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EU tells Italy to stop collaboration with Libya

A group of suspected migrants are brought to shore by Border Force officers at the Port of Dover in Kent after a number of small boat incidents in the Channel in September. Photograph: Gareth Fuller/PART

 

In a letter sent to Foreign Minister Luigi Di Maio, the EU’s human rights watchdog has once again asked Italy to suspend its collaboration activities with Libya’s controversial coast guard.

Council of Europe Commissioner for human rights Dunja Mijatovic has called on Italy’s foreign minister Luigi Di Maio to “suspend co-operation activities” with the so-called Libyan Coast Guard. In the letter addressed to Italian Foreign Minister Luigi Di Maio, Mijatovic urged the Italian government to “introduce human rights in the Memorandum of Understanding between Italy and Libya.”

The government in Rome responded immediately through its permanent representative in the French city of Strasbourg, and said Italy is “fully conscious that the 2017 accord with Libya can be improved.”

It said, however, that the decrease in deaths in the Mediterranean, which has dropped by roughly 60% — from over 5,000 in 2017 to under 2.000 in 2019 –, “tells us that we must continue to work in this direction rather than disengage ourselves from this country,” the government said.

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Italy should suspend co-operation activities with Libyan Coast Guard and introduce #HumanRights safeguards in future #migration co-operation
Read my letter to #Italy’s Minister of Foreign Affairs @luigidimaio https://www.coe.int/en/web/commissioner/-/commissioner-urges-italy-to-suspend-co-operation-activities-with-libyan-coast-guard-and-introduce-human-rights-safeguards-in-future-migration-co-opera …

Commissioner urges Italy to suspend co-operation activities with Libyan Coast Guard and introduce…

 

In early February, Italy and Libya renewed the controversial 2017 agreement governing migrants crossing the Mediterranean Sea for a period of three years. Under the terms of the new agreement, Italy will provide financial assistance to the Libyan authorities in order that Libya’s coast guard is trained in rescue operations.

Despite its record of abuses, Libya’s coast guard which receives training and funding from the EU continues to be the bloc’s preferred partner to prevent migrants from reaching European soil.

‘Serious violations in Libya’

In the letter, dated February 13, Mijatovic asked that Italy above all “fully acknowledge the current realities on the ground in Libya and the time it will necessarily take for any changes that may be secured to have an impact.”

READ  Libya: New evidence shows refugees and migrants trapped in horrific cycle of abuses

In light of the “great amount of evidence pointing to serious human rights violations faced by migrants and asylum seekers returned there,” Mijatovic called for the suspension of all cooperation activities in place with Libya’s coast guard that affect the return to Libya of persons intercepted at sea.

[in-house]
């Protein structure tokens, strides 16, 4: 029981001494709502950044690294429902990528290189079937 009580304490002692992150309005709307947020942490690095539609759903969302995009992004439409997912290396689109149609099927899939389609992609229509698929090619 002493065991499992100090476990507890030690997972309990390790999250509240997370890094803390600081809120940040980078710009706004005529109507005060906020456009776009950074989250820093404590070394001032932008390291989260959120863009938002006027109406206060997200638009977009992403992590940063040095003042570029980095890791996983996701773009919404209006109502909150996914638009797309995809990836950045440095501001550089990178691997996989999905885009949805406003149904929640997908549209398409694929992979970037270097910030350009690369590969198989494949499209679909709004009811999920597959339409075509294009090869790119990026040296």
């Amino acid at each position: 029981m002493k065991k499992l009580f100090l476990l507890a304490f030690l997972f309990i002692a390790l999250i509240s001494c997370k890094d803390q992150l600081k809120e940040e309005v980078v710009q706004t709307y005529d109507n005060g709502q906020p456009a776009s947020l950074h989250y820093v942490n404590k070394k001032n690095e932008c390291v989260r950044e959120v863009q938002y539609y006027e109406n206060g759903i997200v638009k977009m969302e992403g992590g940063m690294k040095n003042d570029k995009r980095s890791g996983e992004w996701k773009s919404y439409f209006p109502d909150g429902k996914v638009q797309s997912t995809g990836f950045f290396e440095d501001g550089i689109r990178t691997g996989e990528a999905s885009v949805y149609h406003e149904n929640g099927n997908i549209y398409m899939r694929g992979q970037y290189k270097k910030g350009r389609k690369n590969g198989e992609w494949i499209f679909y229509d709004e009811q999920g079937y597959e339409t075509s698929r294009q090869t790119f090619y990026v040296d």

The EU’s human rights chief also highlighted the need, as part of the procedure of renewing said accord, to “conduct thorough human rights risk assessments” of the impact cooperation activities may have on the right to life of migrants and asylum seekers.

At the same time, the commissioner assured she would “continue to call for more solidarity from Council of Europe member states with those countries which, like Italy, are on the frontline of migration movements to Europe.”

Just last week, the International Organization for Migration (IOM) called on EU states to ensure that migrants rescued at sea are not sent back to Libya. In a statement, IOM said over 2,000 migrants “remain detained in deplorable conditions” in Libya.

‘Confident that amended accord can be reached’

Italy “is confident that an amended accord with improved terms of cooperation can be reached in a timely matter,” the Italian government said in its response through its permanent representative in Strasbourg.

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It further said the objective of the accord was to guarantee “better protection of migrants and asylum seekers in Libya and gradually replacing the current system of detention centers with new models that adhere to the principles of the rule of law” in the framework of respect for human rights.

“Today, Italy is the only European country that carries out in Libya the humanitarian evacuation of hundreds of refugees to ensure them integration and well-being in Italian society,” the statement read.

Source: Infomigrants.net

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Displaced Yemen children at risk of the deadly impacts of severe food insecurity  

Migrants near Budapest

The latest Integrated Food Security Phase Classification (IPC) Acute Malnutrition analysis released today by the Food and Agriculture Organization of the United Nations (FAO), the United Nations Children’s Fund (UNICEF), the World Food Programme (WFP) and other partners is extremely concerning. With limited access to food, humanitarian services and health care, displaced children in Yemen are at risk of the deadly impacts of severe food insecurity.

Around 26 per cent of the more than 156,000 people newly displaced this year, in the areas where the International Organization for Migration (IOM) has access, cited food as their main need. This is the second most cited need after shelter and housing, which 65 per cent of people reported as their main need. In areas where there are higher levels of displacement, like Al Hudaydah, Taizz, Al Dhale’e and Marib, higher levels of food needs have also been reported.

“Displaced Yemenis leave their homes with nothing and often find themselves seeking safety in locations where there are no job opportunities and barely enough services, including health care,” said Christa Rottensteiner, IOM Chief of Mission for Yemen.

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“This can leave vulnerable people without enough food to feed their families. Given that UN partners are reporting that acute malnutrition rates among children under five are the highest ever recorded in parts of Yemen, we are extremely worried about children in displaced families.”

The situation in Marib is particularly concerning given that an escalation in hostilities has displaced over 90,000 people to the city and caused a drastic shortage of services. Displaced people in Marib report food to be one of their most urgent needs. Of the displacement sites assessed by IOM in October, some reported that food shortages were a major concern for approximately 50 per cent of their residents.

In response to food insecurity, the emergency aid kits distributed under the Rapid Response Mechanism by IOM to newly displaced families include emergency food rations. IOM also carries out livelihood support activities for displaced communities to help them generate income. Most recently the Organization supported displaced women in making face masks which help their community combat the spread of COVID-19.